Crash Coogan is cool. He’s the star of the school football team… and he’s a bully.

Penn Webb is small and weedy. Penn Webb hates violence; he’s a ‘Peace’ badge wearing vegetarian. Crash and Penn are not destined to get along.

In all the action, the conversation, and even in his few backfiring attempts to show-off, Crash always manages to be on top.

From the day Penn moves into the neighbourhood, Crash torments him mercilessly. But no humiliation seems to bring Penn down. Crash is intrigued. The question slowly dawns on him: could it be that in some way Penn is actually stronger than he is?

Spinelli is a master of books about character. In the selfish and conceited preoccupations of this kid’s life, Spinelli finds those hidden inklings of humanity which can grow into extraordinary strength and greatness.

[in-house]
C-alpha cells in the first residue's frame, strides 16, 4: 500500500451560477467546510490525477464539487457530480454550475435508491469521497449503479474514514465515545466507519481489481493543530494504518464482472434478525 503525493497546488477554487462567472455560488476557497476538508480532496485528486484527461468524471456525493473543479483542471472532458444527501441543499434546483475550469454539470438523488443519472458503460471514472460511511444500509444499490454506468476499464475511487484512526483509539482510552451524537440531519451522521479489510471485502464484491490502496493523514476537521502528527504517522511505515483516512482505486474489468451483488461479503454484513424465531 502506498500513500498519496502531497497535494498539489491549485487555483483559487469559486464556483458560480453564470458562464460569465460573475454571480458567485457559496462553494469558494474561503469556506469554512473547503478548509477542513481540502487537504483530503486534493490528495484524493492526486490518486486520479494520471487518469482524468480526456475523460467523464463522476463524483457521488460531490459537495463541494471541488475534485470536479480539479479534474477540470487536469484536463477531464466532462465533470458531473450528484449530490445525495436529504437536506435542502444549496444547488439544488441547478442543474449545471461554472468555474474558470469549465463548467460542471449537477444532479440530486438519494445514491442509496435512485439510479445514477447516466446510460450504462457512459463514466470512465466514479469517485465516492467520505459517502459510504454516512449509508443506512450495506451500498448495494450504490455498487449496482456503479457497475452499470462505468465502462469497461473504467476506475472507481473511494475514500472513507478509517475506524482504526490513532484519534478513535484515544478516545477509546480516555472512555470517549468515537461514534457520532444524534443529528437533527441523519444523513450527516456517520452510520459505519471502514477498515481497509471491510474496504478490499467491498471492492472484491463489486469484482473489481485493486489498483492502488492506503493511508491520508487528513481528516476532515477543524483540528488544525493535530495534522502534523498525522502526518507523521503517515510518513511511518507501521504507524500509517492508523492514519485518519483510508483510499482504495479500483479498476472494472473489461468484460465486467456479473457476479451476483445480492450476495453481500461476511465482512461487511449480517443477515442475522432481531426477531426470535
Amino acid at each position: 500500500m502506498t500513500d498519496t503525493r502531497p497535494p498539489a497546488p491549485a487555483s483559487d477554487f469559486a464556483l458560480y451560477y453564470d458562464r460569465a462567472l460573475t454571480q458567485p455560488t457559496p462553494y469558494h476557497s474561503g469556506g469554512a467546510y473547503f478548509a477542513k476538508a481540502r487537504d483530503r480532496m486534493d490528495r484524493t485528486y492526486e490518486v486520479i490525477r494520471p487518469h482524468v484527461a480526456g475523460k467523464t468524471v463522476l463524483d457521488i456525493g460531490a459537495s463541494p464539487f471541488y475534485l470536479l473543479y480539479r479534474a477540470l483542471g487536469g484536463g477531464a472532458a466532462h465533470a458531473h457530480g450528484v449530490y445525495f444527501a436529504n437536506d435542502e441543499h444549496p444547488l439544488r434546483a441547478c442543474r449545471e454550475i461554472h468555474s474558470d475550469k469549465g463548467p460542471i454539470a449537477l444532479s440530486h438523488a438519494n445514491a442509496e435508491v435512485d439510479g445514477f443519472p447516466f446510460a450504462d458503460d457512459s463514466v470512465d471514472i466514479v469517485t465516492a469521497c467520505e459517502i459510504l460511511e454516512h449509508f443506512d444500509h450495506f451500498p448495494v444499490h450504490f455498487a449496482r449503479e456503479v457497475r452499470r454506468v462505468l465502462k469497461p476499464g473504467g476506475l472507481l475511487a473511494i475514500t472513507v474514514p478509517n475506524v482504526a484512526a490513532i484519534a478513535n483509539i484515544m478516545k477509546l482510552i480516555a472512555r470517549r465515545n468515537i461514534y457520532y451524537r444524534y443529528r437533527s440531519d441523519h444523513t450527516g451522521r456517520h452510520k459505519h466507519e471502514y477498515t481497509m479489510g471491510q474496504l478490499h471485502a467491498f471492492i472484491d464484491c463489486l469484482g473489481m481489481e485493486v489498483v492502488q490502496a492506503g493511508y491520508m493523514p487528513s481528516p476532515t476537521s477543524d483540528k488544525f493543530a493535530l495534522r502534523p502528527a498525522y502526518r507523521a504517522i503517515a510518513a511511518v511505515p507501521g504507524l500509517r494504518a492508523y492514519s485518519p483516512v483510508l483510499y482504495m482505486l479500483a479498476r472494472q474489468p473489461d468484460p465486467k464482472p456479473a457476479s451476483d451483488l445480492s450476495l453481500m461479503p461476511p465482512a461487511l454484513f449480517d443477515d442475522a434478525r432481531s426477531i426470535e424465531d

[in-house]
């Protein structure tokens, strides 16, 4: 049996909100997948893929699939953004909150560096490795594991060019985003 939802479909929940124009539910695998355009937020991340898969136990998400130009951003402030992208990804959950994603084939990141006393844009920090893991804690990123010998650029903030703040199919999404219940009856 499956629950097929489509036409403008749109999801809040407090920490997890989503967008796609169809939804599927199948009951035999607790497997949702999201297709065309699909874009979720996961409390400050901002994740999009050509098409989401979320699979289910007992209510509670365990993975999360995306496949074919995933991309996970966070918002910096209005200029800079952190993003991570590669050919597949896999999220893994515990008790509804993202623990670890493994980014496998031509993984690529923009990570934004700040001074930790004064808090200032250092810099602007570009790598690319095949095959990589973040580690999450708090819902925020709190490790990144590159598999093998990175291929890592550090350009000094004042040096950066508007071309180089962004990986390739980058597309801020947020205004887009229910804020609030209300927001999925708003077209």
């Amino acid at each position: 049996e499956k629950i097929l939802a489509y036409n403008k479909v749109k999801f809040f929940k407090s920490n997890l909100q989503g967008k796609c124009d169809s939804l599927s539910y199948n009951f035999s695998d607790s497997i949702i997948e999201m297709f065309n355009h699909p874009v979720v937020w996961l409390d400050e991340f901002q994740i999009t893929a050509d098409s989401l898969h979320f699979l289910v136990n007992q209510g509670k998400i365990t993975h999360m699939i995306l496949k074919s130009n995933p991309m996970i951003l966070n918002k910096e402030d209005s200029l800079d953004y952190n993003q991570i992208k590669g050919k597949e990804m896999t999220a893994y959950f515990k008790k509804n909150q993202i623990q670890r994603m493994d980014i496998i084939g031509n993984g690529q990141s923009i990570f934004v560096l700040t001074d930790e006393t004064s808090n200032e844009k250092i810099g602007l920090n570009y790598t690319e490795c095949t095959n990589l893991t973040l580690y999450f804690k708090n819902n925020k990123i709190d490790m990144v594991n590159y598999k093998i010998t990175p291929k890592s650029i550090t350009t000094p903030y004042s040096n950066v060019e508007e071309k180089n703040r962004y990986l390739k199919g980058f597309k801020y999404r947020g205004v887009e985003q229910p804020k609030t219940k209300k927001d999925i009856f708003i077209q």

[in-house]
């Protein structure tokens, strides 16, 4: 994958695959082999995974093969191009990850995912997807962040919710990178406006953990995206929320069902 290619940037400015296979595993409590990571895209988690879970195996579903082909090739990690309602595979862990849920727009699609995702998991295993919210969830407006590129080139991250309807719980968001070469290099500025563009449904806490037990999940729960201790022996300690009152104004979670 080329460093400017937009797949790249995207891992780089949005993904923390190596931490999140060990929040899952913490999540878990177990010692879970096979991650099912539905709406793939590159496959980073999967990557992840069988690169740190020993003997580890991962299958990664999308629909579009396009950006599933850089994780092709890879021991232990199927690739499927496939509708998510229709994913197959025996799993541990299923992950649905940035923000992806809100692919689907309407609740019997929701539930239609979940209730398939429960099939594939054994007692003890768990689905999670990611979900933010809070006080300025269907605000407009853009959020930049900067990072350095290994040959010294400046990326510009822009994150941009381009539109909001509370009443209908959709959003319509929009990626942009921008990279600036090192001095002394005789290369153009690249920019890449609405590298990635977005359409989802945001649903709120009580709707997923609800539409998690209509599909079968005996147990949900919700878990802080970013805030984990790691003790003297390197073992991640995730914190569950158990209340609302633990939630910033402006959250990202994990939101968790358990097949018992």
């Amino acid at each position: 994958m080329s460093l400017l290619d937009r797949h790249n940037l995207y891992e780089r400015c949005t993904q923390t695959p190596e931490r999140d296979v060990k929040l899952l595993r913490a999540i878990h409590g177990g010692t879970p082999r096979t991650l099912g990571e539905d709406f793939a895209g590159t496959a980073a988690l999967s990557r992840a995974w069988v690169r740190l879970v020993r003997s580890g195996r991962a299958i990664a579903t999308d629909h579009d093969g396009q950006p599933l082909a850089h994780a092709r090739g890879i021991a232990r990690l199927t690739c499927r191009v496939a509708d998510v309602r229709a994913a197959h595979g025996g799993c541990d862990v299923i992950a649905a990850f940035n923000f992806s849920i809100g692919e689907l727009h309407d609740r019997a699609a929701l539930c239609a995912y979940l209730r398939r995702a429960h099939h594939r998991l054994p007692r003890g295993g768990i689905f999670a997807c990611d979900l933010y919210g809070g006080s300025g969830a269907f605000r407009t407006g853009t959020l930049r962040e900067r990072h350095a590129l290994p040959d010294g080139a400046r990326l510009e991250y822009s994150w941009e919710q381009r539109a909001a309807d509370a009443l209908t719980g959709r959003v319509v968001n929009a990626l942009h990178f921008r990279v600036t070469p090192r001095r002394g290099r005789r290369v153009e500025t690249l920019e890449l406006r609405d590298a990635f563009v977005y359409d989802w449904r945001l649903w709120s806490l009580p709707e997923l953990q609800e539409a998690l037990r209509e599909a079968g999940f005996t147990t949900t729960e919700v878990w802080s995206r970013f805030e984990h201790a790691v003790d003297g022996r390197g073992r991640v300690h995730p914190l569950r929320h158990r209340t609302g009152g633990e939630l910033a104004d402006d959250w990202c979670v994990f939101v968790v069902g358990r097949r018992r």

He draws out Crash’s insecurities and almost undetectably heals them one by one. That annoying little sister whom he discovers he could never live without; his too hard-working mother who learns the importance of time at home; his ailing grandfather who teaches Crash it’s ok to cry; and the family’s newfound poverty which grounds his ‘must-have’ moods.

While Crash doesn’t end up the same as Penn, he does discover a new best friend. 10-15 year old boys have to read this. Teachers have to read this. And (boys, don’t look), even girls should read this.

Here is a home-made book trailer that sets the scene. 


Clare Cannon lives in Sydney where she is the manager of Portico Books.

Clare Cannon lives in Sydney where she is editor of The Good Reading Guide and manager of Portico Books,...